In any case, most of the vigilantes themselves lack the credentials that they claim necessary to speak about the topic: Kalichman is a psychologist, Nattrass is an economist, and only 1 of 13 people named (as of this date) at AIDStruth.org has worked on HIV/AIDS. Most of them are not even biologists or STS scholars with any credentials as pundits of medicine or science.
Nattrass has recently ventured yet another attempt to justify the vigilantes’ unjustifiable urging that Elsevier censor articles already accepted and published on-line by its journal Medical Hypotheses. In “Defending the boundaries of science: AIDS denialism, peer review and the Medical Hypotheses saga” (Sociology of Health & Illness 33 [#4, 2011] 507-21), Nattrass argues that keeping Rethinkers out of the literature is appropriate “boundary work” by HIV/AIDS scientists and activists.
As already pointed out, the notion that “activists” without any scientific credentials can appropriately take part in these matters contradicts the claim made by the vigilantes themselves that Duesberg and others have no standing to discuss HIV/AIDS. But the Nattrass article is wrongheaded in other and more serious ways as well. Its main focus is “boundary work”: guarding one’s turf against intruders. Nattrass cites the well known paper about this by the STS scholar Tom Gieryn: “Boundary-work and the demarcation of science from non-science: strains and interests in professional ideologies of scientists” (American Sociological Review 48  781-95), as though this article endorses turf-defending. But Gieryn describes, he does not endorse. If science is to reflect reality, which is surely the only desideratum, then it must be carried out with single-minded focus on evidence. Careerism, cronyism, xenophobia, boundary work, turf-guarding and similar features of human behavior can only hinder the successful pursuit of scientific understanding.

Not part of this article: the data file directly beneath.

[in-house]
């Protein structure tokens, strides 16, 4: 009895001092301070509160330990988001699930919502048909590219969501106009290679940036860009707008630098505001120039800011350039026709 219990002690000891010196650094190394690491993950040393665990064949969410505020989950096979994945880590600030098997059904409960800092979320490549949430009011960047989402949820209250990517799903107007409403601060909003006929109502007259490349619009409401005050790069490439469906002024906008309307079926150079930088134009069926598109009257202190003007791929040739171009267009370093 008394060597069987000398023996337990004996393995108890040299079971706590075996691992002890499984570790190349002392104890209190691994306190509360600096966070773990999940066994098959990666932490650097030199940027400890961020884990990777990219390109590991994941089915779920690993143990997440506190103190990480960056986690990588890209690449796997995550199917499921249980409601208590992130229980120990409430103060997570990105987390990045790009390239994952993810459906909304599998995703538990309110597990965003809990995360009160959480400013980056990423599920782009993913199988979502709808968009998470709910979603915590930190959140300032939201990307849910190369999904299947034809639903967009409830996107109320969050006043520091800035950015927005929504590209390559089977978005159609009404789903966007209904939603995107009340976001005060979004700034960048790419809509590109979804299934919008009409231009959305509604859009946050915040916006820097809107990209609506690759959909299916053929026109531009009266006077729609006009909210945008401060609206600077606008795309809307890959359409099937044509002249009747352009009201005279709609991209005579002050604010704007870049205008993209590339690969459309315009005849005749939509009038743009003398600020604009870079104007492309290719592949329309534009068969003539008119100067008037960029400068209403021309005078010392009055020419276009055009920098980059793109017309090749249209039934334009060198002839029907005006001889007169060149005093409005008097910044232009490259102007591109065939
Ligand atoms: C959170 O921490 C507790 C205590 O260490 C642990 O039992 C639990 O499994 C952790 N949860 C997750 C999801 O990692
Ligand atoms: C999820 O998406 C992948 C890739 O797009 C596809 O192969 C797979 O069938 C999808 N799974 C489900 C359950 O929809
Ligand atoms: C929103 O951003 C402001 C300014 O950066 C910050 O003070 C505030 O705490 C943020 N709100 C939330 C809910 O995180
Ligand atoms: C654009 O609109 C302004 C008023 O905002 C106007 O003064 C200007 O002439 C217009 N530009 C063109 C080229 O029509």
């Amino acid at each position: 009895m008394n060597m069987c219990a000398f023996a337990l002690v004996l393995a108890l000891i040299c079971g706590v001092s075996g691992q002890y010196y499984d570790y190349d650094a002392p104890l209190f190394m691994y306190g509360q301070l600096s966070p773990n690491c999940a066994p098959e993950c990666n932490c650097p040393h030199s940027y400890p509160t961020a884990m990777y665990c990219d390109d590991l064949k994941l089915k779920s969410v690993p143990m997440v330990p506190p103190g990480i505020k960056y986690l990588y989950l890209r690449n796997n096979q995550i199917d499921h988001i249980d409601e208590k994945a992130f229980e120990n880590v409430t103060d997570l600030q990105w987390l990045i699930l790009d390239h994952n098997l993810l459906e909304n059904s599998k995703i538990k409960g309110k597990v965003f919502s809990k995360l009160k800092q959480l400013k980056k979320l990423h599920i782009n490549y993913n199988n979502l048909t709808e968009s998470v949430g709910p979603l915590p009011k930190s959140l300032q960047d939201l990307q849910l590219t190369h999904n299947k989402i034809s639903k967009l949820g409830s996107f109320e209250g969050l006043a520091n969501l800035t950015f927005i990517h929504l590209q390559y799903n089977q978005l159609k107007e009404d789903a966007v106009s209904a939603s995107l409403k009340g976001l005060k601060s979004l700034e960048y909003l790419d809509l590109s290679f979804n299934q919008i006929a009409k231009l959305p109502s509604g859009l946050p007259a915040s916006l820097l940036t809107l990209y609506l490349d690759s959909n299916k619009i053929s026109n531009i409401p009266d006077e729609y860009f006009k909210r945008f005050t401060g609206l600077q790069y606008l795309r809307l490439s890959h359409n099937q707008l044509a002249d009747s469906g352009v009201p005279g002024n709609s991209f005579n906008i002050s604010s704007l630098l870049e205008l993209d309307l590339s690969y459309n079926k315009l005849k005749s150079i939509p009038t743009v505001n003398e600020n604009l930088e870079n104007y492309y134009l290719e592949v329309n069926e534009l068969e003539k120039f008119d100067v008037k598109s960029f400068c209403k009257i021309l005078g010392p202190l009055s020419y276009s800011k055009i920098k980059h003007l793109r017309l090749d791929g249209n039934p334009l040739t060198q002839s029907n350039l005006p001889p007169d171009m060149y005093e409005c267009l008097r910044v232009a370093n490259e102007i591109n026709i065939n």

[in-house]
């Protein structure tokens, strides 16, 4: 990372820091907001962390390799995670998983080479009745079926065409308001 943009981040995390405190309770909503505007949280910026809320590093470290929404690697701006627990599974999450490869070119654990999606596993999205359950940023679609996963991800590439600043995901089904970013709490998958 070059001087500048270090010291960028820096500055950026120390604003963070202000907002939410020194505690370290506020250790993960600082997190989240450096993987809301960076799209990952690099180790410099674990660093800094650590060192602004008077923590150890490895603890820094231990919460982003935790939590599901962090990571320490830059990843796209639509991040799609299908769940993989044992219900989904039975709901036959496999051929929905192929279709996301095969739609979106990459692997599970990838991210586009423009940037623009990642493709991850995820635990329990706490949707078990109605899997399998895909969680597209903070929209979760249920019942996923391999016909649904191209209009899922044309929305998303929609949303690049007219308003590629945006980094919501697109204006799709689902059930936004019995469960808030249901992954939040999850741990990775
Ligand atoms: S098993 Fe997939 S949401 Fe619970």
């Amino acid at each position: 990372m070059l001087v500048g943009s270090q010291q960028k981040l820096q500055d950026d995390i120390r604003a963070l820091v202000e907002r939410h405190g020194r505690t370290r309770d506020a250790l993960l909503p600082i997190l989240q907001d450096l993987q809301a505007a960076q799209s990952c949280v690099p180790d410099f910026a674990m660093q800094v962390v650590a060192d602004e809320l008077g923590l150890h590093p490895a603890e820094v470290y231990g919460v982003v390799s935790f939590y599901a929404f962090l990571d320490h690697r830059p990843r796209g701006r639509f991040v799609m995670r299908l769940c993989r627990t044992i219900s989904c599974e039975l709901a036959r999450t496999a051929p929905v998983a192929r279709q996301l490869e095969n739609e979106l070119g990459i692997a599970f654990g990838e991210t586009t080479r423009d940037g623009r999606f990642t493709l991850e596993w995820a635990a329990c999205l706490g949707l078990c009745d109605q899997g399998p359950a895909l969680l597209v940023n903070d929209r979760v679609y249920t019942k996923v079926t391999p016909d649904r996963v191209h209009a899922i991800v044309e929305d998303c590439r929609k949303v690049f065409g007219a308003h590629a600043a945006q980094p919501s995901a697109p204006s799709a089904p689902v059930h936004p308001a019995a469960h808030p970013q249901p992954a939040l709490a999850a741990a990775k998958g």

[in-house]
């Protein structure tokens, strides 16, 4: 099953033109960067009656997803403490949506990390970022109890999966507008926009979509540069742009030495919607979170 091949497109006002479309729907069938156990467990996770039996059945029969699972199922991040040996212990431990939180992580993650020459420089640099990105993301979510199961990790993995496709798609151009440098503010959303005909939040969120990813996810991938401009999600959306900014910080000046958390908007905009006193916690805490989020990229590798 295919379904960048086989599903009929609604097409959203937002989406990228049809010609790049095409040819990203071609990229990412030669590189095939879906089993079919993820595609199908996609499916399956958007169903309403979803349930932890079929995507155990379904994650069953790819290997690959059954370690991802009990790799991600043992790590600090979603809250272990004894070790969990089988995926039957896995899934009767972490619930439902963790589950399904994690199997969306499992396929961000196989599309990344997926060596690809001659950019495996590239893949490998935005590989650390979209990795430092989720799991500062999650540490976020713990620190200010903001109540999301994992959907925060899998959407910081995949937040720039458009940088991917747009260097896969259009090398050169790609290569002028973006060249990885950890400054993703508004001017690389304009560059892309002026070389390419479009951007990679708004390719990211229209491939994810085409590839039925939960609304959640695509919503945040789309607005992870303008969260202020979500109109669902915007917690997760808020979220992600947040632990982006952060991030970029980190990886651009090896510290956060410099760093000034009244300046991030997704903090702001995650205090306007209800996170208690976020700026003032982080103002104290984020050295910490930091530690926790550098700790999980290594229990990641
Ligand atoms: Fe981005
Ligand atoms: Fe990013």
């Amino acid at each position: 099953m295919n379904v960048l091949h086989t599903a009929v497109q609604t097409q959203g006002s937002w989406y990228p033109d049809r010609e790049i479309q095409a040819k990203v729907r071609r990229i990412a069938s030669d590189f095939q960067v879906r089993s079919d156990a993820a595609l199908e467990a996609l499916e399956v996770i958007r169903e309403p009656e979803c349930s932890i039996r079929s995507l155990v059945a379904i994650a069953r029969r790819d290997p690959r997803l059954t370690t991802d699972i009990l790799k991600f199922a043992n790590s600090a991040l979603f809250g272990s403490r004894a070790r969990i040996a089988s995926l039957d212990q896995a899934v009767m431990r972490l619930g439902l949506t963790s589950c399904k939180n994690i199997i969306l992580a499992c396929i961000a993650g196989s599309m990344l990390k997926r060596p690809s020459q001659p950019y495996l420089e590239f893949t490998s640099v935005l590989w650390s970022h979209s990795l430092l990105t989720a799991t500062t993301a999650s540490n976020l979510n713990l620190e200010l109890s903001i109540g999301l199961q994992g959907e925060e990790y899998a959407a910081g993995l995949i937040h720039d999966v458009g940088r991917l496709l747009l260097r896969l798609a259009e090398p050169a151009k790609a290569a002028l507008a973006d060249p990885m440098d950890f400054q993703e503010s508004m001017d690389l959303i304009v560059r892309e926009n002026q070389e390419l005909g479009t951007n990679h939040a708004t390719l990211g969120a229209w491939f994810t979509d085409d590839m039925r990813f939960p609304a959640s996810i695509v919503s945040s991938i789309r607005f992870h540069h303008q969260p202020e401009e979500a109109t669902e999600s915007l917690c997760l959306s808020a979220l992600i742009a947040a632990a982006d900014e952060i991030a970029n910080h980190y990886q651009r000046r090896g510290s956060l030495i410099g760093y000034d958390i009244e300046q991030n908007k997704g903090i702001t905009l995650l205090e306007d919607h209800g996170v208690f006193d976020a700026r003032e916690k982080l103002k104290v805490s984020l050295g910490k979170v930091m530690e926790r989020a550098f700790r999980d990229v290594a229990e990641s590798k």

Nattrass tries further to justify the unjustifiable by branding AIDS Rethinking as not scientific because Medical Hypotheses was not peer reviewed and peer review, Nattrass claims, is the safeguard of quality in science. STS scholars are fully aware that this is simply not the case, that peer review merely serves to entrench whatever beliefs might be mainstream at any given time — see for instance Barber, cited above.
Why do the vigilantes act self-defeatingly in continually drawing public attention to articles they had demanded be withdrawn? Why do they evolve specious attempted justifications for their actions?
A psychological or psychoanalytical answer is ready to hand. Somewhere below the level of their consciousness, the vigilantes know that their behavior cannot be justified. Perhaps that’s why John Moore, having helped found AIDStruth.org, is now listed only as a past contributor to it.
The article by Nattrass is accessible on-line only to subscribers, but commentaries are publicly accessible. My debunking of the Nattrass article is now available at the journal’s Correspondence website (like an increasing number of other journals, Sociology of Health & Illness does not include commentaries in its printed version).